Maine scallop fishermen kicked off their season Monday with some of the highest per-pound prices ever seen, helping to offset harvesting restrictions put in place to better manage the fishery, a state official said.
Fishermen in the scallop-rich waters of Cobscook Bay near the Canadian border were being paid $12 to $13 per pound on the opening day, far higher than last season’s prices that ranged between $7 and $9, said Trisha DeGraaf, scallop resource management coordinator from the Maine Department of Marine Resources.
“This year’s price is the highest I’ve ever seen it,” she said Monday after visiting Cobscook Bay, where more than 100 scallop boats were out despite rough weather.
Maine’s scallop fishermen operate under a regulatory system that divides the state into three zones with restrictions and closures aimed at allowing scallops to replenish.
For most of the coast, the scallop season will last 70 days. But the season will be limited to a 50-day season in Cobscook Bay. Daily catch limits are also in place.
Marine Resources Commissioner Patrick Keliher said the restrictions have been challenging, but the efforts aimed at restoring the fishery are working.
In 2012, fishermen hauled in 2.4 million pounds of whole scallops, or about 290,000 pounds of meat, the best harvest in a decade. The catch was worth $3.2 million.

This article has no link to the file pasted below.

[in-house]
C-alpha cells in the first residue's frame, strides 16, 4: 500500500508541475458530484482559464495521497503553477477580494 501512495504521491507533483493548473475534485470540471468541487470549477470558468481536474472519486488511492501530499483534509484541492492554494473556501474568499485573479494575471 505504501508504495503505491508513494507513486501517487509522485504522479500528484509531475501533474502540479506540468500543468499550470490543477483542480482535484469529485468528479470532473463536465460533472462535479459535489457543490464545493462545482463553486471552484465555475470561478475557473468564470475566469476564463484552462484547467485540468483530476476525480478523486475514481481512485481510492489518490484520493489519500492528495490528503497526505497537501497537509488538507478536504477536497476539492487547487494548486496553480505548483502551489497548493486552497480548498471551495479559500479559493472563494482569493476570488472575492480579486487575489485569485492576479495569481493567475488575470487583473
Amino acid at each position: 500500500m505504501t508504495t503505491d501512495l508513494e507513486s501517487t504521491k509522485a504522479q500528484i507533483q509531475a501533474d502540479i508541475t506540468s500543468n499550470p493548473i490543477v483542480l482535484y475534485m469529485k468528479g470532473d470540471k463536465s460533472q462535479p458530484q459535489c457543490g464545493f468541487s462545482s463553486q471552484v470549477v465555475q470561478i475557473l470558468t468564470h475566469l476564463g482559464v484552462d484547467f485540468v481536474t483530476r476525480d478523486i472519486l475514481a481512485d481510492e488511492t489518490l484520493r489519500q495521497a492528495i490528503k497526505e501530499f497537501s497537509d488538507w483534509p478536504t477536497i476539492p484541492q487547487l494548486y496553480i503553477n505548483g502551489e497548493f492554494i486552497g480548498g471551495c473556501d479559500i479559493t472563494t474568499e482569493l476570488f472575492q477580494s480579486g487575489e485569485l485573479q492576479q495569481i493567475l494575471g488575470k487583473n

Last year, about 400 fishermen took part in the scallop fishery, and that number is expected to be even higher, especially of the shrimp fishery is shut down.
The higher-than-normal boat price at the opening of Maine’s 2013-14 season reflects a low supply of scallops because most fishermen who drag for scallops far offshore in waters controlled by the federal government already have burned through their quotas for the year.
The goal is for the scallop fishery to produce a sustainable resource that can support the existing 600-plus license holders, DeGraaf said.
So far, the restoration efforts that began in 2009 with the closing of 20 percent of fishing grounds off the Maine coast appear to be working. The scallops that were being snatched from the ocean floor on Monday were larger and more valuable than in past years, DeGraaf said.
“The rebuilding of this fishery is the result of successful cooperation between industry and the state,” Keliher said in a statement. “The new management approach has been challenging for industry, but their commitment to make necessary sacrifices and to work with us is now paying off.”